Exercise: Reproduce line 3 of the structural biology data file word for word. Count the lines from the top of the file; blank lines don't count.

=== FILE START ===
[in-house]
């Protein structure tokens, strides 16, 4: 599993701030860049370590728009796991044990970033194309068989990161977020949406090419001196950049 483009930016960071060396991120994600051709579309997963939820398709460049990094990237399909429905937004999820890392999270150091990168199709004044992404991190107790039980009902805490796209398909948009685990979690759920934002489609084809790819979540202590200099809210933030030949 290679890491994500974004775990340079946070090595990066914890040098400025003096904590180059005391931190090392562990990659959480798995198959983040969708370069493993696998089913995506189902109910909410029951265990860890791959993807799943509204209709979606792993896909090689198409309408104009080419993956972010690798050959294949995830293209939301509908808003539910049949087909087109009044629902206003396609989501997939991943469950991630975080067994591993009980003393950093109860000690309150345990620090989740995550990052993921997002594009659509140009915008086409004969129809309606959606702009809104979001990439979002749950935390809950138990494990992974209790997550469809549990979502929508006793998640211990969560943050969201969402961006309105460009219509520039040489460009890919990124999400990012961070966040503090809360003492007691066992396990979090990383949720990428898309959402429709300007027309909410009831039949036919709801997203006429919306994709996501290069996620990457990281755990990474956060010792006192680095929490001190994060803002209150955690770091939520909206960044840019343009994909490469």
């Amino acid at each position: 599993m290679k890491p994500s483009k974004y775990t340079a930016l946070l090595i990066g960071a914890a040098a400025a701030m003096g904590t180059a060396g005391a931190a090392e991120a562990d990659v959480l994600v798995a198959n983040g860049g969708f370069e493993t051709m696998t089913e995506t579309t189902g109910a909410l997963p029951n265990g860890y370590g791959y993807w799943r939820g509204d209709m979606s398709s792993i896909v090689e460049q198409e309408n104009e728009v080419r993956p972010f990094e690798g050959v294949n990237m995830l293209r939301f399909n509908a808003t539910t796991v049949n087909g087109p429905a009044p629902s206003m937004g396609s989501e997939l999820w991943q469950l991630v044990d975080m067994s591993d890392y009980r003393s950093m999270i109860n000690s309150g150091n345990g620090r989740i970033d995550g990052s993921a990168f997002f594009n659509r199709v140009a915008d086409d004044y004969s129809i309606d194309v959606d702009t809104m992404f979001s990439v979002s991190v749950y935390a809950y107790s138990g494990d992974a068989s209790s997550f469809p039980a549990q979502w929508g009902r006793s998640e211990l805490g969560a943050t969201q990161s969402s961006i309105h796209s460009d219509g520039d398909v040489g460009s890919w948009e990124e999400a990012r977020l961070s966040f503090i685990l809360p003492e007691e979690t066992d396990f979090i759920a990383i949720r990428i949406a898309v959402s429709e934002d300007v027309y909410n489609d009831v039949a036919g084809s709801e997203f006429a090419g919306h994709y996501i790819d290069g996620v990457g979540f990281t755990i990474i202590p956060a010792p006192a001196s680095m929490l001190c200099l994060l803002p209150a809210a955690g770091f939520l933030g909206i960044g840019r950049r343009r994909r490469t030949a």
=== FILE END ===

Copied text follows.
């Amino acid at each position: 599993m290679k890491p994500s483009k974004y775990t340079a930016l946070l090595i990066g960071a914890a040098a400025a701030m003096g904590t180059a060396g005391a931190a090392e991120a562990d990659v959480l994600v798995a198959n983040g860049g969708f370069e493993t051709m696998t089913e995506t579309t189902g109910a909410l997963p029951n265990g860890y370590g791959y993807w799943r939820g509204d209709m979606s398709s792993i896909v090689e460049q198409e309408n104009e728009v080419r993956p972010f990094e690798g050959v294949n990237m995830l293209r939301f399909n509908a808003t539910t796991v049949n087909g087109p429905a009044p629902s206003m937004g396609s989501e997939l999820w991943q469950l991630v044990d975080m067994s591993d890392y009980r003393s950093m999270i109860n000690s309150g150091n345990g620090r989740i970033d995550g990052s993921a990168f997002f594009n659509r199709v140009a915008d086409d004044y004969s129809i309606d194309v959606d702009t809104m992404f979001s990439v979002s991190v749950y935390a809950y107790s138990g494990d992974a068989s209790s997550f469809p039980a549990q979502w929508g009902r006793s998640e211990l805490g969560a943050t969201q990161s969402s961006i309105h796209s460009d219509g520039d398909v040489g460009s890919w948009e990124e999400a990012r977020l961070s966040f503090i685990l809360p003492e007691e979690t066992d396990f979090i759920a990383i949720r990428i949406a898309v959402s429709e934002d300007v027309y909410n489609d009831v039949a036919g084809s709801e997203f006429a090419g919306h994709y996501i790819d290069g996620v990457g979540f990281t755990i990474i202590p956060a010792p006192a001196s680095m929490l001190c200099l994060l803002p209150a809210a955690g770091f939520l933030g909206i960044g840019r950049r343009r994909r490469t030949a």